by Robert Hughes
The latest Bureau of Labor Statistics Job Vacancies and Job Turnover Survey shows that the total number of vacancies in the economy rose to 10.717 million in September, up from 10.280 million in August.
The number of open positions in the private sector rose to 9.668 million in September, up from 9.24 billion in August. September was the second gain in the last six months since hitting a record high in March (see first chart).
The total vacancy rate, vacancies divided by the sum of jobs plus vacancies, increased to 6.5 percent in September from 6.3 percent in August, while the private sector vacancy rate increased to 6, 9 percent from 6.6 percent in the previous month (see first chart). The September result for the private sector is 0.8 percentage points below the March high.
The industries with the largest openings are education and health (2,306 million, 138,000 more in the month), professional and business services (1,916 million, 104,000 more), leisure and hospitality (1,631 million, 234,000 more) and commerce, transport, and public services (1,585 million, up to 9,000). The highest open rates were in leisure and hospitality (9.3%, up 1.2 percentage points), education and health care (8.6%, up 0.5 percentage points), and professional and business services (7 .9%, 0.4 percentage points more).
The number of resignations from the private sector decreased in September, reaching 3.820 million, down from 3.965 million in August (see the second chart). Commerce, transport and public services led with 908,000 departures, followed by leisure and hospitality with 844,000 departures, and professional and business services with 729,000.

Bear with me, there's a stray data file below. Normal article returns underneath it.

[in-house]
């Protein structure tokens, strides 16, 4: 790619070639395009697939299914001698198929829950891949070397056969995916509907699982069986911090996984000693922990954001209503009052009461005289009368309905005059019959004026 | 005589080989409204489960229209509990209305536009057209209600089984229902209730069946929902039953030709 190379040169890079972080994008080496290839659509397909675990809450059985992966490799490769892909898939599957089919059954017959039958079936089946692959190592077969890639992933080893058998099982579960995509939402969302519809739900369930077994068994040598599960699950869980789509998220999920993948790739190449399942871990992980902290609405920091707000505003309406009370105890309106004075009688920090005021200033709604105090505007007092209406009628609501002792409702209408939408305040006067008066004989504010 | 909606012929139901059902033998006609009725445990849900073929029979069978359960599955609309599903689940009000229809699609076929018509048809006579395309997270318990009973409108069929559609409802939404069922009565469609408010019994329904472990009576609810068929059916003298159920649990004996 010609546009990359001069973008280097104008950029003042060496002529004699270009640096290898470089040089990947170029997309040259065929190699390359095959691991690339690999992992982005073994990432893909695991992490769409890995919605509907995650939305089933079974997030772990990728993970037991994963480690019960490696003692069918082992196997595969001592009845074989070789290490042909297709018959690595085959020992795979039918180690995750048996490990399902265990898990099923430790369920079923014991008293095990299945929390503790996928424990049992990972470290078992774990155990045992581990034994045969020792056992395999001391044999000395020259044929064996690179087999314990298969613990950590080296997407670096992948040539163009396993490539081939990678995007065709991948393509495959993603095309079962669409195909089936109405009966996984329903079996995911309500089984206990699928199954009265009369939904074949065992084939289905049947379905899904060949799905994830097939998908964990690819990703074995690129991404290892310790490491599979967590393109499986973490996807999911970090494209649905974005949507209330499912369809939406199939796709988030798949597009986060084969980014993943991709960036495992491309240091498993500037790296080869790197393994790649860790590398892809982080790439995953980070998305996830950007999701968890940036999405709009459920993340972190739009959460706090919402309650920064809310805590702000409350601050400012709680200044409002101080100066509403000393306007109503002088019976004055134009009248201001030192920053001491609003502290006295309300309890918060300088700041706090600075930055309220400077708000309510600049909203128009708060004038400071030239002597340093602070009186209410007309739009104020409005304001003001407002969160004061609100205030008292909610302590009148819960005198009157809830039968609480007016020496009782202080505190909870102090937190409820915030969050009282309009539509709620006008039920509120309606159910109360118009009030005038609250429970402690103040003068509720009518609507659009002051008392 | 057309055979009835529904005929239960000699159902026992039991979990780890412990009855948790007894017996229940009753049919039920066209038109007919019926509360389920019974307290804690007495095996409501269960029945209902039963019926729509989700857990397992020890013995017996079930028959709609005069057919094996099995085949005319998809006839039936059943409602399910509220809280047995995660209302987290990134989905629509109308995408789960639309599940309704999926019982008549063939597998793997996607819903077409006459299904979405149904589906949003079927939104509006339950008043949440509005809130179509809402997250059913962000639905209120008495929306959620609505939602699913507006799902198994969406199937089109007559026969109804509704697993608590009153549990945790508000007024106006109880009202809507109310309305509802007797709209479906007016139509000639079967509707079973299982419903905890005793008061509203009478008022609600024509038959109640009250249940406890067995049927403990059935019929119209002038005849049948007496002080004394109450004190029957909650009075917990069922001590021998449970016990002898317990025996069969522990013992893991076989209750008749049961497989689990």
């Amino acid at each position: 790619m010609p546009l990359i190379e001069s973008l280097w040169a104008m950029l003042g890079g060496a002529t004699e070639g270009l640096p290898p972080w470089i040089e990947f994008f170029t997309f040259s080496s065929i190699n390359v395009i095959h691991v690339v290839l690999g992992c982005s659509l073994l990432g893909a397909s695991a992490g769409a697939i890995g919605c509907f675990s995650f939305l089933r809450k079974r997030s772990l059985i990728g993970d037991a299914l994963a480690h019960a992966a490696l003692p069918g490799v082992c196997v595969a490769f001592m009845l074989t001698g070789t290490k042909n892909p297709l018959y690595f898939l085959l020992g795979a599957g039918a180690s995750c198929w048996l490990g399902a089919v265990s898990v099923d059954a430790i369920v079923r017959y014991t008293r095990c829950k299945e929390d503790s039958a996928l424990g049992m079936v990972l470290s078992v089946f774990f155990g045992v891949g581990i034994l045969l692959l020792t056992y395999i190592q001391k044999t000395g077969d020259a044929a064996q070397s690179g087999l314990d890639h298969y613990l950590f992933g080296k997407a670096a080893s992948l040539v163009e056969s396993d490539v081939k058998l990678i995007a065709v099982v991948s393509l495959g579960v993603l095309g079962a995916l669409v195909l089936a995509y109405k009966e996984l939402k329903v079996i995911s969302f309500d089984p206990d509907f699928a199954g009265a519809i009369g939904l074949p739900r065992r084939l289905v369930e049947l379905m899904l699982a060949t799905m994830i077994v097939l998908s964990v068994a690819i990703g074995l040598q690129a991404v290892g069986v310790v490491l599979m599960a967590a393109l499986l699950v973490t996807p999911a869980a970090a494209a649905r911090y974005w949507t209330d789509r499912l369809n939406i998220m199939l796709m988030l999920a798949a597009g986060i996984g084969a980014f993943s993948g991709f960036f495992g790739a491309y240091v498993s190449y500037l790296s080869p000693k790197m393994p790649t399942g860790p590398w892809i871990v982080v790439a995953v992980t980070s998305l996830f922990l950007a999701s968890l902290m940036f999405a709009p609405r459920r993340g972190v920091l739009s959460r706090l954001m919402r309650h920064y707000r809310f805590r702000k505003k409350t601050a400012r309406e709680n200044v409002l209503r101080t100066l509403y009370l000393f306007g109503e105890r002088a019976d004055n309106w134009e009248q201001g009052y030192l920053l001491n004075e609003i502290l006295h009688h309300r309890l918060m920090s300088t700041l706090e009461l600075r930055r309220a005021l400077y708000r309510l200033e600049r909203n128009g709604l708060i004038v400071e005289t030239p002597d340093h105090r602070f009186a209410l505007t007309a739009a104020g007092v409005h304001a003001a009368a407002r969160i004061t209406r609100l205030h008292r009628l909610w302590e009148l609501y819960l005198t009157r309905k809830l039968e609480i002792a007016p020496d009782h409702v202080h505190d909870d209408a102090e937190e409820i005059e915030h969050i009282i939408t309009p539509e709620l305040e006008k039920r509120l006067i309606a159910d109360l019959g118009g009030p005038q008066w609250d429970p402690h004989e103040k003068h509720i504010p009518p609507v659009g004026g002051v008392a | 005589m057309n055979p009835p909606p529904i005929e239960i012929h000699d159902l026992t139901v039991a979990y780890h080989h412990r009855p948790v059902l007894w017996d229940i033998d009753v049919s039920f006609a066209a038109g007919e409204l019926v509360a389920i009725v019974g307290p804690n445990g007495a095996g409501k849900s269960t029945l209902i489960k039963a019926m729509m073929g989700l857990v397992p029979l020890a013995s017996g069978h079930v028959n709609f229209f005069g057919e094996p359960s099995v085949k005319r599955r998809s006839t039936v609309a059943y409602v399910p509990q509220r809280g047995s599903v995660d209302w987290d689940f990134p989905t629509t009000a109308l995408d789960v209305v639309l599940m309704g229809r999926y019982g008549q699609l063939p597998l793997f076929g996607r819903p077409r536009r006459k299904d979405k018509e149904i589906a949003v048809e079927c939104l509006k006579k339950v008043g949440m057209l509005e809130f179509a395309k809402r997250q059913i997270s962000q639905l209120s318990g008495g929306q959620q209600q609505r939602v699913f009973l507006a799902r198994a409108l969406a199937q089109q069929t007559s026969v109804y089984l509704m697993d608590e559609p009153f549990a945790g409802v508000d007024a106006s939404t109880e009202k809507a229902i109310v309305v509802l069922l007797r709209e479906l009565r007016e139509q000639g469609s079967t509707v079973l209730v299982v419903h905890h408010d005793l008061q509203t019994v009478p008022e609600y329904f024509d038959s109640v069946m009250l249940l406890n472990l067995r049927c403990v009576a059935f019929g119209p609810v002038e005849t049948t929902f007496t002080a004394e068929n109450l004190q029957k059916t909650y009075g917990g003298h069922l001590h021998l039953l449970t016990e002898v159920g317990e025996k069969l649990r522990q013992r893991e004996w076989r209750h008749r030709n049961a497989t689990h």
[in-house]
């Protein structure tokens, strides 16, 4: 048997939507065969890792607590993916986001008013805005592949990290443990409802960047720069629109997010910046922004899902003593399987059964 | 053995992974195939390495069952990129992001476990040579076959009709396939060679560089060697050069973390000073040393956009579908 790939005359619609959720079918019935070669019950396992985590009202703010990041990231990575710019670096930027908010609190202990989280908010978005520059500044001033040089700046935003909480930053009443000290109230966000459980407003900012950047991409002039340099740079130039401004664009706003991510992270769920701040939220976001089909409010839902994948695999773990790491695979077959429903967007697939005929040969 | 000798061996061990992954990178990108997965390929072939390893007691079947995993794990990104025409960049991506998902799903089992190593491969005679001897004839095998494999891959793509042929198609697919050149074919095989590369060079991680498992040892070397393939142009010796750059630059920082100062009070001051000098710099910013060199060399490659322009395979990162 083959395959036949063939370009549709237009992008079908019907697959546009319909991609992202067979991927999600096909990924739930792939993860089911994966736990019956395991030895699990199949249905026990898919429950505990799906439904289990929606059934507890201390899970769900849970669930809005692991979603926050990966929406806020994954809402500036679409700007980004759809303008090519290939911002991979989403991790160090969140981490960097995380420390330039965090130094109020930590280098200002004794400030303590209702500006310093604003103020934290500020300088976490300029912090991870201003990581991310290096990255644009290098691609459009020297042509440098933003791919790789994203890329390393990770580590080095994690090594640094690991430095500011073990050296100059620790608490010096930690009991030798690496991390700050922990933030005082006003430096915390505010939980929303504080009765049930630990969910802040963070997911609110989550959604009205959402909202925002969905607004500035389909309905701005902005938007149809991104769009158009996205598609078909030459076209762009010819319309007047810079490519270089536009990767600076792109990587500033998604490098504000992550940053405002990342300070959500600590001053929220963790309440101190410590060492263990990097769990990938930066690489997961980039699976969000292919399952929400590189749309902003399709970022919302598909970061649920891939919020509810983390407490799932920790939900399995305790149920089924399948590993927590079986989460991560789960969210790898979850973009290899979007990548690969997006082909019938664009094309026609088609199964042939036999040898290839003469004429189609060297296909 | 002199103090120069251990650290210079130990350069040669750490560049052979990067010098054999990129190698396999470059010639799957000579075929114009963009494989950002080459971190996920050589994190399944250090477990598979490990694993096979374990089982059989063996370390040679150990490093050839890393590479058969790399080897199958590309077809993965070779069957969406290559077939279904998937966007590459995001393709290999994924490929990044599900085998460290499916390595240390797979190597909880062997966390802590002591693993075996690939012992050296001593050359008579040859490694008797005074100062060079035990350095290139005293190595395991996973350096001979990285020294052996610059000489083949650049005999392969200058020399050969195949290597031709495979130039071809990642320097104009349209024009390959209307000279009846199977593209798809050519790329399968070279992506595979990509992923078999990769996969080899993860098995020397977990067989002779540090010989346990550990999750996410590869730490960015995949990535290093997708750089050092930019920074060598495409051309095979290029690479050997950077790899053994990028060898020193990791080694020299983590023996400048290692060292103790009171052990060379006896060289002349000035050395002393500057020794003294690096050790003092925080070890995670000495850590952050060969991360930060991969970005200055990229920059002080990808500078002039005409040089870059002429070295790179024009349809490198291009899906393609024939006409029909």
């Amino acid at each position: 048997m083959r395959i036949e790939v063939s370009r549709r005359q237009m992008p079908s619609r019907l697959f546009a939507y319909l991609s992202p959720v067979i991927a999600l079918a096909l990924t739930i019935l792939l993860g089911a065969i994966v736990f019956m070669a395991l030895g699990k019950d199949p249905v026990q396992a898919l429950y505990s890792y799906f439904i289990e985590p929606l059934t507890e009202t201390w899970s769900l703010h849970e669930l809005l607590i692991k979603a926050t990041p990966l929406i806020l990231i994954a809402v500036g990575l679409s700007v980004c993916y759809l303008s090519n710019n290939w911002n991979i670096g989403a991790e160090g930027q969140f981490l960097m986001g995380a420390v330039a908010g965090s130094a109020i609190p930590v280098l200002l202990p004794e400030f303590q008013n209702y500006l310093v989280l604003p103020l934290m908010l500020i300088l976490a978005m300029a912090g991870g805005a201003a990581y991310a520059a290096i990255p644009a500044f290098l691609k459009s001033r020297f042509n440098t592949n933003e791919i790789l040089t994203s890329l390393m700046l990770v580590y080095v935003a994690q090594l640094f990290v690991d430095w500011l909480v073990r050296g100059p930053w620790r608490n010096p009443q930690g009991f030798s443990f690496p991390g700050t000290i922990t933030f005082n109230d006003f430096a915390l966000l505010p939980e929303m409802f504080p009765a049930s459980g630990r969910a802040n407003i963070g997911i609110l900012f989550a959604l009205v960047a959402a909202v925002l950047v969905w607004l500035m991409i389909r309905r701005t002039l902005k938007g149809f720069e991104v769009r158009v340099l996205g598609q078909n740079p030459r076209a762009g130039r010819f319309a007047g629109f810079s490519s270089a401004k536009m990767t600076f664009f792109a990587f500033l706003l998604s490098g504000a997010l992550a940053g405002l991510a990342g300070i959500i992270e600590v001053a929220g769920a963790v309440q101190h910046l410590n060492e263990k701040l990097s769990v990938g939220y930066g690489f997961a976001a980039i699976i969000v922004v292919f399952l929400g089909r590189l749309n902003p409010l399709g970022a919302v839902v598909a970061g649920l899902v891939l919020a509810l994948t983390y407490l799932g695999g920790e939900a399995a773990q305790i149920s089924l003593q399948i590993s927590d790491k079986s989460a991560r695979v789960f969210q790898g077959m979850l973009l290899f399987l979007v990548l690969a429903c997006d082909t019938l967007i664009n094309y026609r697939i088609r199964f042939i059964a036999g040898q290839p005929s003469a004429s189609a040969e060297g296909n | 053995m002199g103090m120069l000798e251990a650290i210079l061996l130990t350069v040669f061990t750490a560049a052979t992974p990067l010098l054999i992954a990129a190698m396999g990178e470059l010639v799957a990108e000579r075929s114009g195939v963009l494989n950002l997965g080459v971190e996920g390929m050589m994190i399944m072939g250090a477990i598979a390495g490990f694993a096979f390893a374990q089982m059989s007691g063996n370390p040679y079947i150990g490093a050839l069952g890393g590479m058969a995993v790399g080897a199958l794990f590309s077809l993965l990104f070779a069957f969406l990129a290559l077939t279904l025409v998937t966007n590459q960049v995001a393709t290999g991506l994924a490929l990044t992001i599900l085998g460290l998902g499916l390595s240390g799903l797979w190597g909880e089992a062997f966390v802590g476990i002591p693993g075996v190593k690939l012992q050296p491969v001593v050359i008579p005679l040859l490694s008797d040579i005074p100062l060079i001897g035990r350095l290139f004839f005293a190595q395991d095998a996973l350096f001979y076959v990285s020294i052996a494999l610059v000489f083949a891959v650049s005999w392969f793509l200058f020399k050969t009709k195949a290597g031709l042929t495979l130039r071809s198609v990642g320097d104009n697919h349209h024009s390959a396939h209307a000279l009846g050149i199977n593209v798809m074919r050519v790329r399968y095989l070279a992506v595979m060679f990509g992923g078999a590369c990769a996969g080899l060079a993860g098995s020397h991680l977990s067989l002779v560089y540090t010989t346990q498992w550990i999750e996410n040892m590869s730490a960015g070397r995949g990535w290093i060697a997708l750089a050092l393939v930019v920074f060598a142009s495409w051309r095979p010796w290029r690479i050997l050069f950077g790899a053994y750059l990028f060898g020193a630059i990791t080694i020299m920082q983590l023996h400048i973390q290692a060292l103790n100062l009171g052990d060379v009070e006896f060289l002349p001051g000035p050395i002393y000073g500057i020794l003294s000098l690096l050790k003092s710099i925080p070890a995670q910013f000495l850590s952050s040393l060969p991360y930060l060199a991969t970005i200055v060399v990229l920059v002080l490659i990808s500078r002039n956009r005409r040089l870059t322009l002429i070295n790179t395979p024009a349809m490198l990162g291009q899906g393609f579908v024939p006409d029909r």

The private sector resignation rate fell to 2.9 percent in September from 3.0 percent the previous month. The private sector resignation rate is the lowest since March 2021 and is 0.5 percentage point below the all-time high of 3.4% in November 2021 (see second chart).
Layoffs and layoffs from the private sector also declined in the latest month, falling to 1.247 million, down from 1.405 million in August. However, the trend in layoffs and layoffs may be higher since it hit a low of 1.183 million in December 2021 (see third chart). The private sector layoffs and layoffs rate also fell in September, reaching 1.0 percent, but still above the low of 0.9 percent in December 2021 (see third chart).
The number of job seekers (the unemployed plus those not in the labor force but who want a job) per vacancy decreased slightly in September, falling to 1,083 from 1,113 in August. Before the lockdown recession, the low was 1,409 in October 2019 (see fourth chart).
Today’s job openings data suggests the labor market remained resilient through September. Although the low number of available workers per vacancy implies that the labor market remains tight, some deterioration in the margin is a warning sign. Caution is warranted.
Publisher’s note: The bullet points in this article were chosen by the editors of Seeking Alpha.